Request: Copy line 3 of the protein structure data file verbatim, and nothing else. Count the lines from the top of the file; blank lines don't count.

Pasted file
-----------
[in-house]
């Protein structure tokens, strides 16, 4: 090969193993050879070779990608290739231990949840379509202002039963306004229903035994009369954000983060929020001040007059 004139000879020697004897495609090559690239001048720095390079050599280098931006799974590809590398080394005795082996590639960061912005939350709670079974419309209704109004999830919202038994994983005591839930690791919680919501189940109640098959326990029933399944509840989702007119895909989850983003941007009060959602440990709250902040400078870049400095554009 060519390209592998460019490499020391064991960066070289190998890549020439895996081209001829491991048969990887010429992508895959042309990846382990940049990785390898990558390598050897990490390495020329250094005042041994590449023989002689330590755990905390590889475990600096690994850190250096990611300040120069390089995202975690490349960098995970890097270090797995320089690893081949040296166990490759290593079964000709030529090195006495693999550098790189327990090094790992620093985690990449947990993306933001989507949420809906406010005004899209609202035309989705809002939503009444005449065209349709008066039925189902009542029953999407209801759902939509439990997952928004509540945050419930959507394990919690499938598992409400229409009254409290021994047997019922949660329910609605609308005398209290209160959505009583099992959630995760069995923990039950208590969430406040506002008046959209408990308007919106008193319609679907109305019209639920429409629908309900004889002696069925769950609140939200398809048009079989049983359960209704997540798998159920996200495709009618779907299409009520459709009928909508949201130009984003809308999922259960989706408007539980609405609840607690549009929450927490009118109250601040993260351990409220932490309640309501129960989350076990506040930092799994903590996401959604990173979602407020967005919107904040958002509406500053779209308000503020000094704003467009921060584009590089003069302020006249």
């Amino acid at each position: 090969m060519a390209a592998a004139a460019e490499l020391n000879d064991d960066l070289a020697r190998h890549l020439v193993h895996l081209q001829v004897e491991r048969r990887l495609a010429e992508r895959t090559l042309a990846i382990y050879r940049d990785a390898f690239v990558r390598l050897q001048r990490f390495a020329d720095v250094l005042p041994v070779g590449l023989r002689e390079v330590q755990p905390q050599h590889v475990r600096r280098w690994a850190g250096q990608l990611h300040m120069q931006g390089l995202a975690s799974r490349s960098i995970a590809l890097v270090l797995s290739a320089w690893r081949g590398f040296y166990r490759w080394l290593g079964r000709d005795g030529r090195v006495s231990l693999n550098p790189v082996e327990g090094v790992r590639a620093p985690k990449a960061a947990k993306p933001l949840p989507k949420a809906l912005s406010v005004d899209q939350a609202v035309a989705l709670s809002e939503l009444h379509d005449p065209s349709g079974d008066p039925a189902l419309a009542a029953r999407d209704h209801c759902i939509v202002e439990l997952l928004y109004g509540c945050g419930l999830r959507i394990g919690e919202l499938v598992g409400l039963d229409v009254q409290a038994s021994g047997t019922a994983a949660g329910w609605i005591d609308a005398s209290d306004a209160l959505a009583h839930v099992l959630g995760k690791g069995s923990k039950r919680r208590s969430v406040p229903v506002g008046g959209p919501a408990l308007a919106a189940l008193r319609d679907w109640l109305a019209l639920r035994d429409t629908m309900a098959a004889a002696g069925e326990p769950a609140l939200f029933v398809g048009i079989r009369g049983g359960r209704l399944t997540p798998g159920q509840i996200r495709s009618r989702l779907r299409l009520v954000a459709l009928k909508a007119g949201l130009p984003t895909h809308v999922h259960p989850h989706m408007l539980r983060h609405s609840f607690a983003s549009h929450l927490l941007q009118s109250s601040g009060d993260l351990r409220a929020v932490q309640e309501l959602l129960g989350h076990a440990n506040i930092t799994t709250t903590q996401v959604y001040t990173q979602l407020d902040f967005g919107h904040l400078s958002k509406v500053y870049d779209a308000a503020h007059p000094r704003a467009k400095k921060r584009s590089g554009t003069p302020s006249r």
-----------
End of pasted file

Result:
């Amino acid at each position: 090969m060519a390209a592998a004139a460019e490499l020391n000879d064991d960066l070289a020697r190998h890549l020439v193993h895996l081209q001829v004897e491991r048969r990887l495609a010429e992508r895959t090559l042309a990846i382990y050879r940049d990785a390898f690239v990558r390598l050897q001048r990490f390495a020329d720095v250094l005042p041994v070779g590449l023989r002689e390079v330590q755990p905390q050599h590889v475990r600096r280098w690994a850190g250096q990608l990611h300040m120069q931006g390089l995202a975690s799974r490349s960098i995970a590809l890097v270090l797995s290739a320089w690893r081949g590398f040296y166990r490759w080394l290593g079964r000709d005795g030529r090195v006495s231990l693999n550098p790189v082996e327990g090094v790992r590639a620093p985690k990449a960061a947990k993306p933001l949840p989507k949420a809906l912005s406010v005004d899209q939350a609202v035309a989705l709670s809002e939503l009444h379509d005449p065209s349709g079974d008066p039925a189902l419309a009542a029953r999407d209704h209801c759902i939509v202002e439990l997952l928004y109004g509540c945050g419930l999830r959507i394990g919690e919202l499938v598992g409400l039963d229409v009254q409290a038994s021994g047997t019922a994983a949660g329910w609605i005591d609308a005398s209290d306004a209160l959505a009583h839930v099992l959630g995760k690791g069995s923990k039950r919680r208590s969430v406040p229903v506002g008046g959209p919501a408990l308007a919106a189940l008193r319609d679907w109640l109305a019209l639920r035994d429409t629908m309900a098959a004889a002696g069925e326990p769950a609140l939200f029933v398809g048009i079989r009369g049983g359960r209704l399944t997540p798998g159920q509840i996200r495709s009618r989702l779907r299409l009520v954000a459709l009928k909508a007119g949201l130009p984003t895909h809308v999922h259960p989850h989706m408007l539980r983060h609405s609840f607690a983003s549009h929450l927490l941007q009118s109250s601040g009060d993260l351990r409220a929020v932490q309640e309501l959602l129960g989350h076990a440990n506040i930092t799994t709250t903590q996401v959604y001040t990173q979602l407020d902040f967005g919107h904040l400078s958002k509406v500053y870049d779209a308000a503020h007059p000094r704003a467009k400095k921060r584009s590089g554009t003069p302020s006249r």